Voiceless alveolar trill

"r (IPA)" redirects here. For the 'r' sound (as in English red) sometimes transcribed [r] for convenience, see Alveolar approximant ([ɹ]).

The alveolar trill is a type of consonantal sound, used in some spoken languages. The symbol in the International Phonetic Alphabet that represents dental, alveolar, and postalveolar trills is ⟨r⟩, and the equivalent X-SAMPA symbol is r. It is commonly called the rolled R, rolling R, or trilled R. Quite often, ⟨r⟩ is used in phonemic transcriptions (especially those found in dictionaries) of languages like English and German that have rhotic consonants that are not an alveolar trill. This is partly due to ease of typesetting and partly because ⟨r⟩ is the letter used in the orthographies of these languages.

In the majority of Indo-European languages, this sound is at least occasionally allophonic with an alveolar tap [ɾ], particularly in unstressed positions. Exceptions to this include Albanian, Spanish, and a number of Armenian and Portuguese dialects, which treat them as completely separate phonemes.

People with ankyloglossia may find it exceptionally difficult to articulate this consonant due to the limited mobility of their tongues.[1][2]


Features of the alveolar trill:


Language Word IPA Meaning Notes
Abkhaz ашəара [aʃʷara] 'measure' See Abkhaz phonology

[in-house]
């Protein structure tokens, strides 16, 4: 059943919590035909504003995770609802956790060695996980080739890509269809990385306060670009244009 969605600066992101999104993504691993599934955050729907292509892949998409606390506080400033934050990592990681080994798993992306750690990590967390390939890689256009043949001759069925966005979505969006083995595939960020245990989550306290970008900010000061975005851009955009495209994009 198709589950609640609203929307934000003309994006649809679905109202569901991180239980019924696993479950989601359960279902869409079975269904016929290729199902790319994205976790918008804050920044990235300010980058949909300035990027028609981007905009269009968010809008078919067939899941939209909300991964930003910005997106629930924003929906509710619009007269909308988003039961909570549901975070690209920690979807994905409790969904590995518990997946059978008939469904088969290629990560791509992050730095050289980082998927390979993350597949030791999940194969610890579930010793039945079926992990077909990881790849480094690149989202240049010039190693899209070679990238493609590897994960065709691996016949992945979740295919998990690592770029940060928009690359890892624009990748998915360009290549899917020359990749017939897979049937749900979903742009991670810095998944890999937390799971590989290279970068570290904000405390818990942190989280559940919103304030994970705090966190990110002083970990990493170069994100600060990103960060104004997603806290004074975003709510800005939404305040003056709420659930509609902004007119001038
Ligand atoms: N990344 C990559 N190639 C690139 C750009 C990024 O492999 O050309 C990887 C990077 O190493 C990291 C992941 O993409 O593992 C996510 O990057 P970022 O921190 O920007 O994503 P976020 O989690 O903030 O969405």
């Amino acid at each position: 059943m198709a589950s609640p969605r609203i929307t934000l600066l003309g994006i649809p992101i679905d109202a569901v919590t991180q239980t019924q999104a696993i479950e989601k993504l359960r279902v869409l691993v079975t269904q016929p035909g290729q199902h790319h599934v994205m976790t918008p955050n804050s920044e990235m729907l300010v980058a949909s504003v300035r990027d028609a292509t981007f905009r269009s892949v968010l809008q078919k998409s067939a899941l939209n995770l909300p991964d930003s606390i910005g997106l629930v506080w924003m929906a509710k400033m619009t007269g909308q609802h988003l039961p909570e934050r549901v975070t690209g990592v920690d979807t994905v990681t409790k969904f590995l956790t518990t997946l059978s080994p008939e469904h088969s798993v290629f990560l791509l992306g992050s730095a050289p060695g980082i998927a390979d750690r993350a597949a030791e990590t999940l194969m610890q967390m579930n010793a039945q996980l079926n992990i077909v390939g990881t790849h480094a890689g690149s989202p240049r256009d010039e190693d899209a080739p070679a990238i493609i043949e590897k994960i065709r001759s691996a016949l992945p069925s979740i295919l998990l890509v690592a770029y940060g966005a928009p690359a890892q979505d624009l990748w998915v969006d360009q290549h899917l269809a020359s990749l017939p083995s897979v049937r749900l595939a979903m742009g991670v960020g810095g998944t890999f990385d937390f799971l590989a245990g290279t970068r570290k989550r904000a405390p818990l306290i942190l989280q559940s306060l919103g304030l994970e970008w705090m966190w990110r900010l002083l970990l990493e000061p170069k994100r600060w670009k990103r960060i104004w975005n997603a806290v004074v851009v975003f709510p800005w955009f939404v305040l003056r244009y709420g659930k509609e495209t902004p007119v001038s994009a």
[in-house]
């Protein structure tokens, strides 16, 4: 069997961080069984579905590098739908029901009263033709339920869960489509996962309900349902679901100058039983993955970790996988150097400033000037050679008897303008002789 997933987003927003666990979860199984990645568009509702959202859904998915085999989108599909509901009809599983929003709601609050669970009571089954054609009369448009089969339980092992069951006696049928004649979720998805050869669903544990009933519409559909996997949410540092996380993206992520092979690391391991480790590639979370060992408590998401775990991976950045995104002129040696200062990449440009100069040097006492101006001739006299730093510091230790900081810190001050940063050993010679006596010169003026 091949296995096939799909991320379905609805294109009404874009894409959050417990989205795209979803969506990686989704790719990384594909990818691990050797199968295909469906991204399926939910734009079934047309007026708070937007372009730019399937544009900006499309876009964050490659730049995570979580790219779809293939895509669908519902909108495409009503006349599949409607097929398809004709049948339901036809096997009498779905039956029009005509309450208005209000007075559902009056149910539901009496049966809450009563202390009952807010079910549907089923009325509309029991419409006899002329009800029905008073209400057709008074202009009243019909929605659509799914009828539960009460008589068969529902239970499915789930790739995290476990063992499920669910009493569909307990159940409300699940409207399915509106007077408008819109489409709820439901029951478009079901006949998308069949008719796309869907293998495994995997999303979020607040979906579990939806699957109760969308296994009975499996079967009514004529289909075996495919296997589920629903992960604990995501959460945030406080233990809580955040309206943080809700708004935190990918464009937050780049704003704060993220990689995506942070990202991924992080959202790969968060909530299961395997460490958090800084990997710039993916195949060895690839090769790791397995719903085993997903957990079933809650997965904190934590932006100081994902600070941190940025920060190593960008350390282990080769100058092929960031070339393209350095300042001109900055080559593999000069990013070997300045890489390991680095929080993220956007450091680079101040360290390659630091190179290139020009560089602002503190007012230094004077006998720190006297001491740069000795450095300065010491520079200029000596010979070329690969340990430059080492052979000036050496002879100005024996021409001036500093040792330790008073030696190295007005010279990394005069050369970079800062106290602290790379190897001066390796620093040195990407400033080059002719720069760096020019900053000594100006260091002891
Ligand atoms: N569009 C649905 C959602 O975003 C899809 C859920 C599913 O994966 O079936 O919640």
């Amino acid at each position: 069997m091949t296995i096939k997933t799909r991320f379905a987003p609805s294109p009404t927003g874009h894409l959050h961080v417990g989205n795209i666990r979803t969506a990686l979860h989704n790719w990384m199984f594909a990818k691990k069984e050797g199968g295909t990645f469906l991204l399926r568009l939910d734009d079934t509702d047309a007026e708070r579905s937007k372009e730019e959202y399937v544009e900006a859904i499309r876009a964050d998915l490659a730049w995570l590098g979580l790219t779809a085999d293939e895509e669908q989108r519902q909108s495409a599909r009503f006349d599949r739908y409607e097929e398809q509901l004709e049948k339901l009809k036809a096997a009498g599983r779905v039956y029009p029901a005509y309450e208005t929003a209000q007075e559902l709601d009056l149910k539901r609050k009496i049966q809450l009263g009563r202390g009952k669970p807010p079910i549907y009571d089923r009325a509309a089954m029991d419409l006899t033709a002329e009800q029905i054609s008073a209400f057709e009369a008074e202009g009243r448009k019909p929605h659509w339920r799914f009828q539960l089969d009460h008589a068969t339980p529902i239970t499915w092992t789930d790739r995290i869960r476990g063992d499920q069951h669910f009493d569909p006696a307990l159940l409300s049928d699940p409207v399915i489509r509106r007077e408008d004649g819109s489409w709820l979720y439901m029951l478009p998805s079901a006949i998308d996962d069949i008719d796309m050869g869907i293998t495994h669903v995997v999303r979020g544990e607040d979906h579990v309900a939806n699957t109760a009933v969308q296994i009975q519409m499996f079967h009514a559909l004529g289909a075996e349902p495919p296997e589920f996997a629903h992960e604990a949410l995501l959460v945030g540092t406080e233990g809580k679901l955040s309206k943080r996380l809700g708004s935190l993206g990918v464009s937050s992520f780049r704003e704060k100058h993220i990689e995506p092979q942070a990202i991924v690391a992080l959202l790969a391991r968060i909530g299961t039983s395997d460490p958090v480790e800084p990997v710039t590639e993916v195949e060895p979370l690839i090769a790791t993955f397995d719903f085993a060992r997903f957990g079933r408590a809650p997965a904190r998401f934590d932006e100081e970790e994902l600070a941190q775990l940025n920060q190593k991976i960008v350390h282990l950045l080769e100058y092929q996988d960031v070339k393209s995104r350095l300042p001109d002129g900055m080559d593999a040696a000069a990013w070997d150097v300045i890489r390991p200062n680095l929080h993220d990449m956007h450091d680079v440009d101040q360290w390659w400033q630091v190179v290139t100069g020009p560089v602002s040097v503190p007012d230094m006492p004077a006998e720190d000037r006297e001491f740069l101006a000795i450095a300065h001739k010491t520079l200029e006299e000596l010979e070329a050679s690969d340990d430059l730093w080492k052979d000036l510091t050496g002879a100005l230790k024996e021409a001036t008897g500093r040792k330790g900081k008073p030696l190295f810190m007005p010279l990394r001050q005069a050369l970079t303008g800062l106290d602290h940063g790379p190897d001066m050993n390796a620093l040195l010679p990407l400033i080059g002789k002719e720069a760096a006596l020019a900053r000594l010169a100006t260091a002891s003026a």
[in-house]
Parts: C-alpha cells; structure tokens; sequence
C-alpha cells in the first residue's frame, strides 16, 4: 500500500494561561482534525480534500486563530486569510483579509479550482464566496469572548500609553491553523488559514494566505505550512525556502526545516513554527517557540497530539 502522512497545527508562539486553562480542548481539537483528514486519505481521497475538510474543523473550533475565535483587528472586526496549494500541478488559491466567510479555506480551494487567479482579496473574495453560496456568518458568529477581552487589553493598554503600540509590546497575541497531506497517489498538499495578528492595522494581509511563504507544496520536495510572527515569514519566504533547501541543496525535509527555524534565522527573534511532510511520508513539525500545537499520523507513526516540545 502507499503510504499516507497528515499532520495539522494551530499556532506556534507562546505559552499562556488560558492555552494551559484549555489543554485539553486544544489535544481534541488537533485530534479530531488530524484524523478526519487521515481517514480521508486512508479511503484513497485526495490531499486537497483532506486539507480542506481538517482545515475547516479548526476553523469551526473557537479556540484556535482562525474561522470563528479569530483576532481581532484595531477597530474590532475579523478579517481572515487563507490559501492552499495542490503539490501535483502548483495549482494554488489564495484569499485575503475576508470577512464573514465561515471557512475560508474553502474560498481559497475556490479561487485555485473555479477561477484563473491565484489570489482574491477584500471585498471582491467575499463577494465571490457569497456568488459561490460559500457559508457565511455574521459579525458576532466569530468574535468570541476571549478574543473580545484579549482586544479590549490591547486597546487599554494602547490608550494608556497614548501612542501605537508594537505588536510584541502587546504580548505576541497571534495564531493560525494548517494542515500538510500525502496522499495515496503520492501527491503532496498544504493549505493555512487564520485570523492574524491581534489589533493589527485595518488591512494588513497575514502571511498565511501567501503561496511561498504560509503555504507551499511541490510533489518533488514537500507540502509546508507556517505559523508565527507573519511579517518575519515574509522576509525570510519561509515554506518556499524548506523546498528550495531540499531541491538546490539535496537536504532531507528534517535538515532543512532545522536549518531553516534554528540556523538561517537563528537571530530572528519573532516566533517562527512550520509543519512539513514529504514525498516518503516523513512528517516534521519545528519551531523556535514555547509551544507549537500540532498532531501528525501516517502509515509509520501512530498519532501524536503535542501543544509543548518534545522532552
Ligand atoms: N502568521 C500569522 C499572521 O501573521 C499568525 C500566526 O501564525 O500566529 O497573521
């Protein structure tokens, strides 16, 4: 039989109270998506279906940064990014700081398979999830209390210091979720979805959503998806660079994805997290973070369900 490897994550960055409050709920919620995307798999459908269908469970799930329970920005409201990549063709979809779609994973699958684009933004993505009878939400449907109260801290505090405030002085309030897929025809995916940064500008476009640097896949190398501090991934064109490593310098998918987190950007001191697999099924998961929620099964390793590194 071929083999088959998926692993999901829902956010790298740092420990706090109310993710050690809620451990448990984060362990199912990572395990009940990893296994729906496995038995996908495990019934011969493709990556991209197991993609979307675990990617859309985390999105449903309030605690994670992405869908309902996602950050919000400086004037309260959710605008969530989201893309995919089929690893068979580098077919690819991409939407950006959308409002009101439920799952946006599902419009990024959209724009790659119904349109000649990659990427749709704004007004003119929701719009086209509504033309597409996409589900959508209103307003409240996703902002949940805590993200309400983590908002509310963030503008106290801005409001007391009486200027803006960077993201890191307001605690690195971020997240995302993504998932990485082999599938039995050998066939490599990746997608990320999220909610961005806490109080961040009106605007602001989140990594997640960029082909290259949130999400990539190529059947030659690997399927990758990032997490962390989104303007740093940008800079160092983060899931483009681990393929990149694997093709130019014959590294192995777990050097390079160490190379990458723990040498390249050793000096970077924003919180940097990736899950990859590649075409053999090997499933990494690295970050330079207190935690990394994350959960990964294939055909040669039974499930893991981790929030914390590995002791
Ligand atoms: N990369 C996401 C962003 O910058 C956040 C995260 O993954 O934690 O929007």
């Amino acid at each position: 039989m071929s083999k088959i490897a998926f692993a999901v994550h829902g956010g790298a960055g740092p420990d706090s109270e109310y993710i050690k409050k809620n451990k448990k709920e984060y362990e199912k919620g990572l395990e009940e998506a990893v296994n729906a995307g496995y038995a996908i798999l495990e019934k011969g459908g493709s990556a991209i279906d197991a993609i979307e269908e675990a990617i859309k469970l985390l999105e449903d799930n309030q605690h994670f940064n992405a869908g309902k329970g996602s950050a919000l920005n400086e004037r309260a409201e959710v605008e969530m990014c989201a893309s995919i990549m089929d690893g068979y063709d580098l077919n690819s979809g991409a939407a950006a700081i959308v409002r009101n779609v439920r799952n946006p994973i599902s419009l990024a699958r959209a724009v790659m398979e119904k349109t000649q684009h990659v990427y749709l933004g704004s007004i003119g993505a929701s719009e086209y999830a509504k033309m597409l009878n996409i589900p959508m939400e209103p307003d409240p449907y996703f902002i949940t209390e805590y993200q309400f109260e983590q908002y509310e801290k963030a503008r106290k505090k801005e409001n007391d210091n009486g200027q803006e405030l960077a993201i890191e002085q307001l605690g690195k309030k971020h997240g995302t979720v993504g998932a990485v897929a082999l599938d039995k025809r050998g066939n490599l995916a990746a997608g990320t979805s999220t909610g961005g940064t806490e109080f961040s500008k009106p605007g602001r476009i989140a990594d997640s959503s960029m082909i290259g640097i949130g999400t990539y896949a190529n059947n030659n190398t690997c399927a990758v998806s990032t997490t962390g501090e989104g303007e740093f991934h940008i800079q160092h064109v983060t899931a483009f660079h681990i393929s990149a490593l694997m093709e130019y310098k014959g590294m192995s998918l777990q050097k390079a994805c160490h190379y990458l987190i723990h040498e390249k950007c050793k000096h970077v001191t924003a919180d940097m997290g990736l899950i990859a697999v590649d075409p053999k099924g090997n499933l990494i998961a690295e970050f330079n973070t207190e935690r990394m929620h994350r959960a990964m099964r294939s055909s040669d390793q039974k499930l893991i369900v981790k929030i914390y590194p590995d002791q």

Adyghe речӀы [retʃʼə] 'crushing'
Afrikaans rooi [rɔɪ] 'red'
Albanian rrush [ruʃ] 'grape'
Arabic رأس [rɑʔs] 'head' Represented by a ⟨ر⟩. See Arabic phonology
Armenian Eastern[3] ռումբ ) 'cannonball'
Asturian xenru [ˈʃẽ̞nru] 'son-in-law'
Basque errota [erot̪a] 'mill'
Bulgarian награда [nɐɡrada] 'award'
Catalan[4] roba [ˈrɔβə] 'clothes' Weakly trilled. See Catalan phonology
Czech chlor [xlɔ̝ːr] 'chlorine' May be syllabic. See Czech phonology
Dutch Many dialects rood ) 'red' In free variation with ]. Pronunciation of /r/ varies regionally. See Dutch phonology
English Scottish curd [kʌrd] 'curd' Only some dialects. Corresponds to ~ ] in others. See English phonology
Esperanto tri ) 'three' See Esperanto phonology
Estonian narr [nɑrː] 'fool'
Finnish purra [purːɑ] 'to bite' See Finnish phonology
French Sometimes in rural France, southern France and Corsica rouge [ruʒ] 'red' See Standard and Quebec French phonologies
Rural Quebec and Acadian regions of Canada
African French
Galician ría [ˈri.a] 'ria', 'estuary' Does not occur in coda position.
German Some dialects Schmarrn ) 'nonsense' See German phonology
Greek ρώγα [ˈroɣa] 'grape' More commonly [ɾ]. See Modern Greek phonology
Hebrew Mizrahi ראשׁ [roʃ] 'head' See Modern Hebrew phonology
Hindi घर [ɡʱər] 'house' See Hindi-Urdu phonology
Hungarian arra [ɒrːɒ] 'that way' See Hungarian phonology
Icelandic rós [ˈroːus] 'rose' See Icelandic phonology
Ilokano gurruod [ɡʊˈruʔod] 'thunder'
Italian[5] terra [ˈtɛrra] 'earth' See Italian phonology
Japanese Some dialects 羅針 rashin [raɕĩɴ] 'compass' More commonly [ɾ]. Use of [r] is known in Japanese as makijita (Japanese: 巻き舌, 'rolling tongue'). See Japanese phonology
Kele[6] [ⁿrikei] 'leg'
Kyrgyz[7] ыр [ɯr] 'song'
Latvian[8] rags [räks̪] 'horn' See Latvian phonology